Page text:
• Thirlmere

    Thirlmere and hotel in Keswick
  • The history of Thirlmere

    Thirlmere was once a small, natural lake known as Leathes Water. Then in the late Victorian period, the top end of Leathes Water was dammed in order to supply the city of Manchester with water; creating the Thirlmere we know today. The water level in Thirlmere was raised several times over the last Century, eventually flooding the villages of Armboth and Wythburn; the remains of which can still be seen in periods of prolonged dry weather.

    Natural interest

    Thirlmere has far fewer tourist facilities than other big lakes in the Lake District. To keep the water uncontaminated, Thirlmere was always protected from over-use by the public; and for the purposes of water retention, many trees were planted around the Lake in the early 1900s - meaning that nowadays, Thirlmere is one of the most tranquil and beautiful spots in the Lake District. It is teeming with wildlife, including Red Squirrels; Roe Deer and many varieties of British birds. The woodland surrounding Thirlmere is some of the most well established in the Lake District.

    Walking around Thirlmere

    There are so many fantastic walks starting from Thirlmere, including two routes up Helvellyn. There is a path which runs all the way around the lake if you prefer a flat, woodland walk, or if you're up for more of a challenge, you can walk over the fells to Watendlath tarn via Armboth Fell and High Tove- where you will find a lovely National Trust cafe as a perfect rest stop.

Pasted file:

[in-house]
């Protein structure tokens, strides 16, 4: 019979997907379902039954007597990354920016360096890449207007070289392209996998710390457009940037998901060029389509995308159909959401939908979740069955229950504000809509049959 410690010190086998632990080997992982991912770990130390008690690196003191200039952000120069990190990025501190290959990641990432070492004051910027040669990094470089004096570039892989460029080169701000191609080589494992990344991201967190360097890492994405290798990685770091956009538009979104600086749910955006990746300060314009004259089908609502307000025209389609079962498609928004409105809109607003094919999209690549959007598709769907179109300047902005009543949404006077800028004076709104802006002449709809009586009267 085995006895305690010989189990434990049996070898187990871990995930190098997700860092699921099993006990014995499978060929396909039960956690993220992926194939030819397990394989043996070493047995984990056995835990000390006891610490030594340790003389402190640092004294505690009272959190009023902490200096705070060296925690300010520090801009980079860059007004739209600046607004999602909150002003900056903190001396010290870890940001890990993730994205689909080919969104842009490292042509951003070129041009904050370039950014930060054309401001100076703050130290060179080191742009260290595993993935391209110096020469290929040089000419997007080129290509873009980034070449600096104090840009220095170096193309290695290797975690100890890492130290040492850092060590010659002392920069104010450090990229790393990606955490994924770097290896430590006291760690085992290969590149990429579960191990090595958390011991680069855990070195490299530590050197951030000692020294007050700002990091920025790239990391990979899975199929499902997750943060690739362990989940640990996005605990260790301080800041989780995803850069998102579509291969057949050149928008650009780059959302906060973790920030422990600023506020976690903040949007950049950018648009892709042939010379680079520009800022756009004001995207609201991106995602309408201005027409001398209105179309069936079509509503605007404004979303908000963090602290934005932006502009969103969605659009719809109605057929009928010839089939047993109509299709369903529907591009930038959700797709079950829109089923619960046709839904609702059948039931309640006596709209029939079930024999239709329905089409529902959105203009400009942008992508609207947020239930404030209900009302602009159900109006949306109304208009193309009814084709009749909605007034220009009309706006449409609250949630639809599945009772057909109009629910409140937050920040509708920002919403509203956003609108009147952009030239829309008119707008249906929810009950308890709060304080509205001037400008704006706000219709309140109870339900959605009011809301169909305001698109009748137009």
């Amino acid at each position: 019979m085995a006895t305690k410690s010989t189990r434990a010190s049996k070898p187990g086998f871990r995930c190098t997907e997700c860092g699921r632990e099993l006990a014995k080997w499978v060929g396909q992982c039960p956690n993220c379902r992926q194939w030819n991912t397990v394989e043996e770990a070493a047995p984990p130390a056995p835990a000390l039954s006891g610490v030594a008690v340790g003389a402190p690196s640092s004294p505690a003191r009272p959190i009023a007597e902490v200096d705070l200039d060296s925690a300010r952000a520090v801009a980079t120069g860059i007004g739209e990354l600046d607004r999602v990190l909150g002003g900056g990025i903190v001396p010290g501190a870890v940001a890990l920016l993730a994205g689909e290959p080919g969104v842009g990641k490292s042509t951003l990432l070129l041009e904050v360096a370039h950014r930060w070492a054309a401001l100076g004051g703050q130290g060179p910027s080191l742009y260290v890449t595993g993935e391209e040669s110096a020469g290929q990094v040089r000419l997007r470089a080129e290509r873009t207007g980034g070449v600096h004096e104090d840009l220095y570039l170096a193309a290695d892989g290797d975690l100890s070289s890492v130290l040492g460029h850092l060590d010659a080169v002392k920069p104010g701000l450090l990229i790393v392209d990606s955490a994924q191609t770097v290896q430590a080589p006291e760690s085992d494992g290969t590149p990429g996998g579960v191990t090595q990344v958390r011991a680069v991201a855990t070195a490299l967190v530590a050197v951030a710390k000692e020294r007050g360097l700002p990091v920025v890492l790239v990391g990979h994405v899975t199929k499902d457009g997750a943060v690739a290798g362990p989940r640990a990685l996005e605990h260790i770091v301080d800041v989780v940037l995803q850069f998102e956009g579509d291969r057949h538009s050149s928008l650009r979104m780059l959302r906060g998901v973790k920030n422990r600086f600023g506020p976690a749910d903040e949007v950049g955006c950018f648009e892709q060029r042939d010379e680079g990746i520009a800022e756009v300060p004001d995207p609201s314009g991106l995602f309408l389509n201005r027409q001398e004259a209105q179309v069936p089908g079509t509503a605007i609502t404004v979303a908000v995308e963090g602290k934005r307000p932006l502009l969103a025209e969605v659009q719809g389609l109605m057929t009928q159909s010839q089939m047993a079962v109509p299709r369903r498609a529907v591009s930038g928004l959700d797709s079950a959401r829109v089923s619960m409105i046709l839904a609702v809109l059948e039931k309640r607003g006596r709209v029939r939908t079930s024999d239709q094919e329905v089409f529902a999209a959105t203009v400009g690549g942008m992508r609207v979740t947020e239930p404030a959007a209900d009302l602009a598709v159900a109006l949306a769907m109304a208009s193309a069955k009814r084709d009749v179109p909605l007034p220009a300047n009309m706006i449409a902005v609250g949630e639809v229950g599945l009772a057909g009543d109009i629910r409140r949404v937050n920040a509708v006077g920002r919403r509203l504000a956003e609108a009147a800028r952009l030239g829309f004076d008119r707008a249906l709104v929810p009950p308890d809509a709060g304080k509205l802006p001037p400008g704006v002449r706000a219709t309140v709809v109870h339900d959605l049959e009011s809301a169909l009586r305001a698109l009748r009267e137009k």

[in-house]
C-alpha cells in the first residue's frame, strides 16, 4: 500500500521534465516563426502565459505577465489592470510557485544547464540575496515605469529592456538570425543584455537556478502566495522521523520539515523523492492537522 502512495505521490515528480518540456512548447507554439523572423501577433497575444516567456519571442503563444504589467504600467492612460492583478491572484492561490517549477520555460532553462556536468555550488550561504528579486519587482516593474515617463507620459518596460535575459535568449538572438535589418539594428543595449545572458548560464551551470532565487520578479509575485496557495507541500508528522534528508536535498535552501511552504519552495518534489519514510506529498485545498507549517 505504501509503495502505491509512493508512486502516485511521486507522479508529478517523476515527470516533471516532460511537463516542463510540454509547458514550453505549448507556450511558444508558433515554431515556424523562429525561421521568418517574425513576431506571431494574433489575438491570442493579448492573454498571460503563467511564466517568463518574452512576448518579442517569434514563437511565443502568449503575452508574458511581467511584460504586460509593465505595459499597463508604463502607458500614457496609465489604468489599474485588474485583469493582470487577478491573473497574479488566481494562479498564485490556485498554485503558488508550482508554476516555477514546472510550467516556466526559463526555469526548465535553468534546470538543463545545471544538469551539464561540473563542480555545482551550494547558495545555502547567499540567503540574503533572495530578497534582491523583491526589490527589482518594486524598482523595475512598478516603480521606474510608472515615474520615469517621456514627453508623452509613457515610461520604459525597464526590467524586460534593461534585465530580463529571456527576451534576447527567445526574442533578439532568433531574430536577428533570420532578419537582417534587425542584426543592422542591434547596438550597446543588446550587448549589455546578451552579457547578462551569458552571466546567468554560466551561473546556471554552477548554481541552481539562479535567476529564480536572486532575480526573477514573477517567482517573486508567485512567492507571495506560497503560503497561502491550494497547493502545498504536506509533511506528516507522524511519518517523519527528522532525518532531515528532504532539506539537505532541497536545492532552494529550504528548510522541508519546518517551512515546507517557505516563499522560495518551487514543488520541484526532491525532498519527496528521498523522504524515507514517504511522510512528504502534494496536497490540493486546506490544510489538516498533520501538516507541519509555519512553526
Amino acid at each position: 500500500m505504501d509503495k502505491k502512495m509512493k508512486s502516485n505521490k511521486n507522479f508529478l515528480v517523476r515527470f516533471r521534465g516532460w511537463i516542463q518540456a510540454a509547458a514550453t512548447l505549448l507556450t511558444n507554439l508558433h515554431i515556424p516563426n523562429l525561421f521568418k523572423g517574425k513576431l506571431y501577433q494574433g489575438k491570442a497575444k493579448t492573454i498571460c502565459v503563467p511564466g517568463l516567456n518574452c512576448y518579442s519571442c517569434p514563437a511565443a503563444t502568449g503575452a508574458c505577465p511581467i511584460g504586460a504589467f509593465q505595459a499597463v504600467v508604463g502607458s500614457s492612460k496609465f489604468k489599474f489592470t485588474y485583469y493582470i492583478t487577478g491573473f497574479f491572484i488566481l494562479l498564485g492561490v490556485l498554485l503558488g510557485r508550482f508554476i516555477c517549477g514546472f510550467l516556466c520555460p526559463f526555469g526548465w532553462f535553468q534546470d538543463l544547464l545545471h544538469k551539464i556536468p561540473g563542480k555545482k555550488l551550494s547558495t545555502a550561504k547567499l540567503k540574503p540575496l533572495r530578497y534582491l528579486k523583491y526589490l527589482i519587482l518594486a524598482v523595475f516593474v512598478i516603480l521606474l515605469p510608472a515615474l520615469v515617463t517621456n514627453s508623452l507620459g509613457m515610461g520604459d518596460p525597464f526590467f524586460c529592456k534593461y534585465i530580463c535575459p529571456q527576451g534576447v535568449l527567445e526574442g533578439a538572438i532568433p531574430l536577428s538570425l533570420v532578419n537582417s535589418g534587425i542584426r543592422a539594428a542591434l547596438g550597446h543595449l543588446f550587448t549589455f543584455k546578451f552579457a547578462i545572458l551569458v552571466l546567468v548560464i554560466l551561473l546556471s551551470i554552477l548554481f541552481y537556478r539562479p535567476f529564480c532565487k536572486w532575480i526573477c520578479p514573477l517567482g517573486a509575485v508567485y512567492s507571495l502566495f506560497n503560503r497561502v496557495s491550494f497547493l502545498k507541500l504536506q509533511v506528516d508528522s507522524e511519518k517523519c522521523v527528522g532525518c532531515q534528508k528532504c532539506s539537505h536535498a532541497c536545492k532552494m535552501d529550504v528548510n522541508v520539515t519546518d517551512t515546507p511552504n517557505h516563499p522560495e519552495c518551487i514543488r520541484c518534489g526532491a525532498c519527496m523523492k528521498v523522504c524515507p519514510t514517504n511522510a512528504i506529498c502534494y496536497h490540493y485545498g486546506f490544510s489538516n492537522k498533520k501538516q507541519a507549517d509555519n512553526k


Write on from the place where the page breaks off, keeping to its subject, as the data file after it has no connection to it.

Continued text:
Useful info about Thirlmere

    • Thirlmere is 3.5 miles long
    • 1.2 miles wide
    • 158 feet deep
    • Location: Between Keswick and Grasmere on the A591 
    • OS: NY313147 
  • Derwent Water

    Derwent Water and hotel in Keswick
  • The History of Derwentwater

    There are so many fascinating historical aspects to Derwentwater, it's hard to know where to start. There are four fairly sized islands on Derwentwater, all with unique stories, and reasons for their individual names. The largest island is Derwent Isle, which in the 19th Century was used by German miners, who came to mine copper in the Newlands valley, to the west of Derwent Water. St Herbert's Isle was named after the 7th Century monk who inhabited a friary on the island. Lord's Island was once owned by the monks of Furness Abbey, but is now owned and managed by the National Trust, as is much of the land surrounding Derwent Water. Rampsholme Island is named because of its abundance of wild garlic (another word for it being of the Saxon origin 'Ramp').


    The Market town of Keswick is a wonderful place to spend the day. Exploring the edge of the lake, or even hiring a row-boat or taking a ferry trip.


    If it's ancient history you're looking for; or even if you just like to take amazing pictures- Castlerigg Stone Circle is a must see! Although not as big or famous as Stonehenge, Castlerigg is widely believed to be the oldest stone circle in England. It is certainly the most beautifully located, overlooking Keswick, Derwentwater and the surrounding fells.

    Walking around Derwentwater